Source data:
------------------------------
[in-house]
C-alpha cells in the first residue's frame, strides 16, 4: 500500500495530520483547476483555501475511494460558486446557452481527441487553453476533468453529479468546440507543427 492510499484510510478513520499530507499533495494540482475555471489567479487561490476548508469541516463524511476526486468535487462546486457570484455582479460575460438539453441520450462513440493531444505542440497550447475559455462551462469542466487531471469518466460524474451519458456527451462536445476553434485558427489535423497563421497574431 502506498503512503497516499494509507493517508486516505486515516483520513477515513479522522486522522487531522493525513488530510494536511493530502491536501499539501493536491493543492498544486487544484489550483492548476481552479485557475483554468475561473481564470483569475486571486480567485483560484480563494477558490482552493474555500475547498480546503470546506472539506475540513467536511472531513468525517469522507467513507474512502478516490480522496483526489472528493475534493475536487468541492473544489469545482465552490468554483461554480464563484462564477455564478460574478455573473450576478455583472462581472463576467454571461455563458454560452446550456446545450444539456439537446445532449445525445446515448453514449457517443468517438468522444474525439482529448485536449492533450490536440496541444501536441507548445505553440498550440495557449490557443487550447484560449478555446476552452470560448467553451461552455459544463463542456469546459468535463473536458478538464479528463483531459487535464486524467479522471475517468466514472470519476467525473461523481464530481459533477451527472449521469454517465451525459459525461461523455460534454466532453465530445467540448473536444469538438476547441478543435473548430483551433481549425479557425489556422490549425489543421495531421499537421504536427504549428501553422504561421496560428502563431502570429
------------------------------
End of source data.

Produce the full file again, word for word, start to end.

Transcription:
[in-house]
C-alpha cells in the first residue's frame, strides 16, 4: 500500500495530520483547476483555501475511494460558486446557452481527441487553453476533468453529479468546440507543427 492510499484510510478513520499530507499533495494540482475555471489567479487561490476548508469541516463524511476526486468535487462546486457570484455582479460575460438539453441520450462513440493531444505542440497550447475559455462551462469542466487531471469518466460524474451519458456527451462536445476553434485558427489535423497563421497574431 502506498503512503497516499494509507493517508486516505486515516483520513477515513479522522486522522487531522493525513488530510494536511493530502491536501499539501493536491493543492498544486487544484489550483492548476481552479485557475483554468475561473481564470483569475486571486480567485483560484480563494477558490482552493474555500475547498480546503470546506472539506475540513467536511472531513468525517469522507467513507474512502478516490480522496483526489472528493475534493475536487468541492473544489469545482465552490468554483461554480464563484462564477455564478460574478455573473450576478455583472462581472463576467454571461455563458454560452446550456446545450444539456439537446445532449445525445446515448453514449457517443468517438468522444474525439482529448485536449492533450490536440496541444501536441507548445505553440498550440495557449490557443487550447484560449478555446476552452470560448467553451461552455459544463463542456469546459468535463473536458478538464479528463483531459487535464486524467479522471475517468466514472470519476467525473461523481464530481459533477451527472449521469454517465451525459459525461461523455460534454466532453465530445467540448473536444469538438476547441478543435473548430483551433481549425479557425489556422490549425489543421495531421499537421504536427504549428501553422504561421496560428502563431502570429